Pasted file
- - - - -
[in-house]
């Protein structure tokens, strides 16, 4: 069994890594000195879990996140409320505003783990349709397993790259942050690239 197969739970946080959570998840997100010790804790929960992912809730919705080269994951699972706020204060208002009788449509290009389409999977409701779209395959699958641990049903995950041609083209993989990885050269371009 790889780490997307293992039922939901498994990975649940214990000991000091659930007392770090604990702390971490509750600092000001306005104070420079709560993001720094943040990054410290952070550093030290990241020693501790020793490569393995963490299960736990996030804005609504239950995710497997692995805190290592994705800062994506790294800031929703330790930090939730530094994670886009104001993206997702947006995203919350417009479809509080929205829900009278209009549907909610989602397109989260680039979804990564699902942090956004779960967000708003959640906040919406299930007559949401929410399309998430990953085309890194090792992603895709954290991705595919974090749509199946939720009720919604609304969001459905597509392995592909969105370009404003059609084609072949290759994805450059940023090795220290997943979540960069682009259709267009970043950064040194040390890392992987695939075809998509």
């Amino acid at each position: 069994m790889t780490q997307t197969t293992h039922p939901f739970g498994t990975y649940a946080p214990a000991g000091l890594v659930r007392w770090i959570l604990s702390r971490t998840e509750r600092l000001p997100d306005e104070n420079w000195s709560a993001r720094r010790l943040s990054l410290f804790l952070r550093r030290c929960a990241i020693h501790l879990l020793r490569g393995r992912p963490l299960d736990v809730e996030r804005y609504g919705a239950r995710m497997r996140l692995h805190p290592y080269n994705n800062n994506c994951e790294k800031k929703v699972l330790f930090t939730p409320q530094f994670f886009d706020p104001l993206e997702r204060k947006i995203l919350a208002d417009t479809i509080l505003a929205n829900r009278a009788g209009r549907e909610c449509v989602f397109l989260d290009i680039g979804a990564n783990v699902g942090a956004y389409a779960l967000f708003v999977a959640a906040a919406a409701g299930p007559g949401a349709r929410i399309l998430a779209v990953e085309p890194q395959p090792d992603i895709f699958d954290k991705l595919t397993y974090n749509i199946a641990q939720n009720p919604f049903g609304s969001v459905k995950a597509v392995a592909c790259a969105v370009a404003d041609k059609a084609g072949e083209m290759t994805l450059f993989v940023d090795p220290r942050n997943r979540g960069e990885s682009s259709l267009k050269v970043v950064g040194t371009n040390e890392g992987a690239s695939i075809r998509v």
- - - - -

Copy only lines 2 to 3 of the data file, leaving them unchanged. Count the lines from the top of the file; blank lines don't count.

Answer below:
């Protein structure tokens, strides 16, 4: 069994890594000195879990996140409320505003783990349709397993790259942050690239 197969739970946080959570998840997100010790804790929960992912809730919705080269994951699972706020204060208002009788449509290009389409999977409701779209395959699958641990049903995950041609083209993989990885050269371009 790889780490997307293992039922939901498994990975649940214990000991000091659930007392770090604990702390971490509750600092000001306005104070420079709560993001720094943040990054410290952070550093030290990241020693501790020793490569393995963490299960736990996030804005609504239950995710497997692995805190290592994705800062994506790294800031929703330790930090939730530094994670886009104001993206997702947006995203919350417009479809509080929205829900009278209009549907909610989602397109989260680039979804990564699902942090956004779960967000708003959640906040919406299930007559949401929410399309998430990953085309890194090792992603895709954290991705595919974090749509199946939720009720919604609304969001459905597509392995592909969105370009404003059609084609072949290759994805450059940023090795220290997943979540960069682009259709267009970043950064040194040390890392992987695939075809998509």
């Amino acid at each position: 069994m790889t780490q997307t197969t293992h039922p939901f739970g498994t990975y649940a946080p214990a000991g000091l890594v659930r007392w770090i959570l604990s702390r971490t998840e509750r600092l000001p997100d306005e104070n420079w000195s709560a993001r720094r010790l943040s990054l410290f804790l952070r550093r030290c929960a990241i020693h501790l879990l020793r490569g393995r992912p963490l299960d736990v809730e996030r804005y609504g919705a239950r995710m497997r996140l692995h805190p290592y080269n994705n800062n994506c994951e790294k800031k929703v699972l330790f930090t939730p409320q530094f994670f886009d706020p104001l993206e997702r204060k947006i995203l919350a208002d417009t479809i509080l505003a929205n829900r009278a009788g209009r549907e909610c449509v989602f397109l989260d290009i680039g979804a990564n783990v699902g942090a956004y389409a779960l967000f708003v999977a959640a906040a919406a409701g299930p007559g949401a349709r929410i399309l998430a779209v990953e085309p890194q395959p090792d992603i895709f699958d954290k991705l595919t397993y974090n749509i199946a641990q939720n009720p919604f049903g609304s969001v459905k995950a597509v392995a592909c790259a969105v370009a404003d041609k059609a084609g072949e083209m290759t994805l450059f993989v940023d090795p220290r942050n997943r979540g960069e990885s682009s259709l267009k050269v970043v950064g040194t371009n040390e890392g992987a690239s695939i075809r998509v």